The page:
AHMED: I would say, Steve, that in the tribal areas, society sort of chugged along over the last decade or two. But after 9/11, things became really very bad very quickly. Now remember, even before then, these areas were largely left to their own devices, which meant few hospitals if any, few schools if any. The last thing you need is to throw bombs at them and throw missiles and hit them with drones because you are then shattering whatever remains of that society.

INSKEEP: Well, let's talk about what happens when you begin raining drone fire on a region like Waziristan. And let's talk about it first from the proponents' point of view. What are the advantages, if you are a foreign power like the United States, to using drones rather than sending thousands of troops into a region?

AHMED: The American argument is plain and it's clear. And it's a strong argument, that none of our troops are involved, there's no danger to them. We're sitting in the Midwest somewhere, we press a button and people are killed across the world, and we achieve what we want to achieve which is to kill the bad guys.

The reality is that for every one, quote-unquote, "bad guy" who's taken out, there may be a hundred ordinary mothers, children, relatives who are killed. So when the drone falls, it doesn't just fall one day and goes away for the next 10 days. Steve, what happens is in fact, the drones are hovering and buzzing overhead round-the-clock, so that kids cannot sleep. They're traumatized.

They're terrorizing entire generations because they say we're living in fear; fear of where this will strike next. And I think as someone very concerned about trying to bring some sense of peace and order and humanity to the situation, we really have to step back and begin to say: Is this the most effective way of dealing with terrorism, and is it working?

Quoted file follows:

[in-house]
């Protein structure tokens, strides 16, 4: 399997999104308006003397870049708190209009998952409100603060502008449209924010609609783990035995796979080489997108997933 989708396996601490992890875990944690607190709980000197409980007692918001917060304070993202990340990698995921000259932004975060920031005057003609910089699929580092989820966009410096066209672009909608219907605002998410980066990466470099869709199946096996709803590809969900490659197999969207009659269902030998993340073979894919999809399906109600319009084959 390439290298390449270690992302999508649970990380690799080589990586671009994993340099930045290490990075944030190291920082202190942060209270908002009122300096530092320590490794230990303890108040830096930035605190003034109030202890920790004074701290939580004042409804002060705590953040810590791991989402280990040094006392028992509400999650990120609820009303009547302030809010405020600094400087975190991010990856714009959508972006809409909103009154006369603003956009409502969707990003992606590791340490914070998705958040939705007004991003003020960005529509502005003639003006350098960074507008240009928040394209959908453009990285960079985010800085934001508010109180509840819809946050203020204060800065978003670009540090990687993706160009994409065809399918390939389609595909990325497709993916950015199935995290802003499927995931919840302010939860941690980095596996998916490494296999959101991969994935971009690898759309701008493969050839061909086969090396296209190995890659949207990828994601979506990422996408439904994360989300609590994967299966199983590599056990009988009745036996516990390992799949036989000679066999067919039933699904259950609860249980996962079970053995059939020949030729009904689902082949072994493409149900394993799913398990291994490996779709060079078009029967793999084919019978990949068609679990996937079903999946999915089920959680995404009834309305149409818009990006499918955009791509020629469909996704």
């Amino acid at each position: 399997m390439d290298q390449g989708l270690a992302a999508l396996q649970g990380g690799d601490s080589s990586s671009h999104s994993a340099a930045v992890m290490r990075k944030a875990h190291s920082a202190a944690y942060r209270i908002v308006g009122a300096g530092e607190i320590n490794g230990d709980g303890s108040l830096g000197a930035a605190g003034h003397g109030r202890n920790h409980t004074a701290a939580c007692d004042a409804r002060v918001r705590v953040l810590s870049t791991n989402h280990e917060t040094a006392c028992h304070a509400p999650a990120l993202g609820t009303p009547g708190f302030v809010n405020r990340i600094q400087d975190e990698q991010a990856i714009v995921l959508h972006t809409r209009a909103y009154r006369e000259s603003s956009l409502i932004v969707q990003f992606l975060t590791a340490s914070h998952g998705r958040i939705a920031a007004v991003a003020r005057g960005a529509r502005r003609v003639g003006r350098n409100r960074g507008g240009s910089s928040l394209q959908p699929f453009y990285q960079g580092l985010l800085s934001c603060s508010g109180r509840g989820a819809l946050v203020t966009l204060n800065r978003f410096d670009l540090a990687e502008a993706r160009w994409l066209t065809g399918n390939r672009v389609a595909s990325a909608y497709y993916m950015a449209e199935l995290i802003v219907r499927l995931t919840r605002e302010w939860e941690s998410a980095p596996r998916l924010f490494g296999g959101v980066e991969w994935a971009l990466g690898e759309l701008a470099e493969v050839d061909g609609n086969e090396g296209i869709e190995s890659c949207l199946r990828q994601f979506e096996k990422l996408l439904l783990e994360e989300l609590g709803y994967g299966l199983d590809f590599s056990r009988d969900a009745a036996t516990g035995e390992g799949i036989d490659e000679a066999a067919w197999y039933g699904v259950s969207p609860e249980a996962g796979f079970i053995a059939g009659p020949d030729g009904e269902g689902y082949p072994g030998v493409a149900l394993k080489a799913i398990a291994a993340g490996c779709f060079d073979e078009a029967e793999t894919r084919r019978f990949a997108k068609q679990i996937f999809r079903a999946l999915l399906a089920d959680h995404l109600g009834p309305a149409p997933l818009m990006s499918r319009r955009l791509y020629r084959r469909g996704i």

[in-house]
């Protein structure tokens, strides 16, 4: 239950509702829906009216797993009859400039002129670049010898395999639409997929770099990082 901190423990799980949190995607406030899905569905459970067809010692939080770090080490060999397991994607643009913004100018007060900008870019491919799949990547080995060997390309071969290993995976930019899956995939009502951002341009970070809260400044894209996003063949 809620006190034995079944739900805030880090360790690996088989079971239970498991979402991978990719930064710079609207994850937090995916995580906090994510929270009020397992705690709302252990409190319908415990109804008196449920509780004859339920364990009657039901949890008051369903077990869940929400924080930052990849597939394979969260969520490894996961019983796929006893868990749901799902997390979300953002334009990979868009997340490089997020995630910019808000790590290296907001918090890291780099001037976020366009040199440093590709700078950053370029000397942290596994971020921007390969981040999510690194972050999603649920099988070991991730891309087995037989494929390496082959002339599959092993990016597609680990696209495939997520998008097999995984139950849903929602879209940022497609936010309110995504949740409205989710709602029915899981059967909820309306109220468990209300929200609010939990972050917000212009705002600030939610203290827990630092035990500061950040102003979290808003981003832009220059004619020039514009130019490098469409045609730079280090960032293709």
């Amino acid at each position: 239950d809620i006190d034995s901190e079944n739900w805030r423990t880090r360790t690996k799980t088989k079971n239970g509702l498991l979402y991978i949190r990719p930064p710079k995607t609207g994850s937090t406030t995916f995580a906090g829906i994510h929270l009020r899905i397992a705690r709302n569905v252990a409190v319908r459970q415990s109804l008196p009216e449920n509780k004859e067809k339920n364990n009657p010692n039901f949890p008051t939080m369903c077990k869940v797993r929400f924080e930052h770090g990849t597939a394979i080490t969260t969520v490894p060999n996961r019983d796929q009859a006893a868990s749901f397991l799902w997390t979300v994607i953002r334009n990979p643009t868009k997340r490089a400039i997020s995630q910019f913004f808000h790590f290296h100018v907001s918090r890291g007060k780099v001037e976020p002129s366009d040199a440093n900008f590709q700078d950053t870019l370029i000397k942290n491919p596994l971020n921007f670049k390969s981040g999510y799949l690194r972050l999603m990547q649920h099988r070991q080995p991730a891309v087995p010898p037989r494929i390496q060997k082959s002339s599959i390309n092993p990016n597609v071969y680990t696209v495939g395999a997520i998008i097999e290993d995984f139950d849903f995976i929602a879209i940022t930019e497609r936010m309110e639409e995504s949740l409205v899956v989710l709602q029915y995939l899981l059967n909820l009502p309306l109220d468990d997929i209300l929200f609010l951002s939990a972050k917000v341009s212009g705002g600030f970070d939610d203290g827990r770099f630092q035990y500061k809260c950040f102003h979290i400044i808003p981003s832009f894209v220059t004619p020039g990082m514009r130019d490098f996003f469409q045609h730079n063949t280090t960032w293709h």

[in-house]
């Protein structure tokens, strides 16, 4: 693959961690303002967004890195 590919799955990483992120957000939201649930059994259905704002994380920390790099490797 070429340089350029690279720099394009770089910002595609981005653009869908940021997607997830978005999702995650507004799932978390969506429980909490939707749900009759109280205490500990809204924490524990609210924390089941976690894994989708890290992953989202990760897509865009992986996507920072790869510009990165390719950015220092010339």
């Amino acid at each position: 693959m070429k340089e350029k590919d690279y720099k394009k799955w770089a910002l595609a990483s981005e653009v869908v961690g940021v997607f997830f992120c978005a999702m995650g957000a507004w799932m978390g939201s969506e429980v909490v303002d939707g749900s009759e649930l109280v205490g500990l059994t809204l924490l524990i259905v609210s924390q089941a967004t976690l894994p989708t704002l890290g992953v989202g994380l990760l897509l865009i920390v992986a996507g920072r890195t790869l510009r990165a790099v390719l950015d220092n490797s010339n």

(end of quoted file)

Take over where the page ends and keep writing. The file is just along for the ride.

INSKEEP: Are there some pretty well-documented bad guys who've been killed this way?

AHMED: Yes. But how many other bad guys have emerged, Steve? If you kill five or 10 or 15 or 30, you may have then alienated 100,000, 200,000, 300,000. Someone has to do the mathematics.

INSKEEP: One other thing, Professor Ahmed, we began by talking about Waziristan, this zone that if Americans have any knowledge of it at all, probably look at it askance. Strange people, very remote, a religion that is scary to a lot of people, a view of civil rights and women's rights and humans' rights that is just not in accord with the United States at all. They don't invite a lot of American sympathy. It sounds like you do have a great sympathy for that people. Why?

AHMED: I do because they're my people. My wife is from Swat. That's the people that have produced Malala Yousafzai. I'd like to know how many Americans would stand up, 15-year-old girls, and challenge the Taliban on their territory.

INSKEEP: Remind people who Malala Yousafzai...

AHMED: Malala Yousafzai was this young girl in Swat, whose only crime was that she was determined not to only educate herself but other girls. And she was shot. And in spite of that, she continues her campaign. And the Taliban have said when she comes back, we'll finish the job. So it's an ongoing battle. It's a battle that people there are very aware of and they have joined it.

My daughter is there doing exactly the same thing. She's from Swat. My wife is from Swat. So I know these people. So to simplify that entire region and dismiss them as potentially terrorists or not in sympathy with modernity is just sheer ignorance.

So I think we need to, again, revise our strategy, focus on things that can strengthen those elements in society that will create the kind of vision where we in the United States and they over there are able to be more compatible.

INSKEEP: Akbar Ahmed is author of "The Thistle and the Drone: How America's War on Terror Became a Global War on Tribal Islam."

Thanks very much for coming by.

AHMED: Thank you so much, Steve.

INSKEEP: It's MORNING EDITION from NPR News. I'm Steve Inskeep.

RENEE MONTAGNE, HOST:

And I'm Renee Montagne.